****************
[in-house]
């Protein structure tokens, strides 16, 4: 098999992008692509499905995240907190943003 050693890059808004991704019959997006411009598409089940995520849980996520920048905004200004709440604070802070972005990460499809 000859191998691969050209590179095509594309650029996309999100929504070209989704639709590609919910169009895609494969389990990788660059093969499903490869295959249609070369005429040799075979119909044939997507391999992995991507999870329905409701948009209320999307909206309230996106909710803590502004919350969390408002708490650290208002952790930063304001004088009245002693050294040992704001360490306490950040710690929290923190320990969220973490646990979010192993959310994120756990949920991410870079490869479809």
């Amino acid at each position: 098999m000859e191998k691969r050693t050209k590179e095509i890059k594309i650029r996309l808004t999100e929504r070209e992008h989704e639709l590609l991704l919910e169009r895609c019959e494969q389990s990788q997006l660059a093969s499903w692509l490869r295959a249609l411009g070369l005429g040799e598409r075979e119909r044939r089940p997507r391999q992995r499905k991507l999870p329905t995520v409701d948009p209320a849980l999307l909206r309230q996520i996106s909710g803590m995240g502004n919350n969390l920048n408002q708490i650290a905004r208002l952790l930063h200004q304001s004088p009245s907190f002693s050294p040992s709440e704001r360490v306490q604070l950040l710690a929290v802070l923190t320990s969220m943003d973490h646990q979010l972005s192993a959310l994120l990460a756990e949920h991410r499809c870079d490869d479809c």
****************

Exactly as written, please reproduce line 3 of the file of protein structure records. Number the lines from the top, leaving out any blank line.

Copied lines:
């Amino acid at each position: 098999m000859e191998k691969r050693t050209k590179e095509i890059k594309i650029r996309l808004t999100e929504r070209e992008h989704e639709l590609l991704l919910e169009r895609c019959e494969q389990s990788q997006l660059a093969s499903w692509l490869r295959a249609l411009g070369l005429g040799e598409r075979e119909r044939r089940p997507r391999q992995r499905k991507l999870p329905t995520v409701d948009p209320a849980l999307l909206r309230q996520i996106s909710g803590m995240g502004n919350n969390l920048n408002q708490i650290a905004r208002l952790l930063h200004q304001s004088p009245s907190f002693s050294p040992s709440e704001r360490v306490q604070l950040l710690a929290v802070l923190t320990s969220m943003d973490h646990q979010l972005s192993a959310l994120l990460a756990e949920h991410r499809c870079d490869d479809c």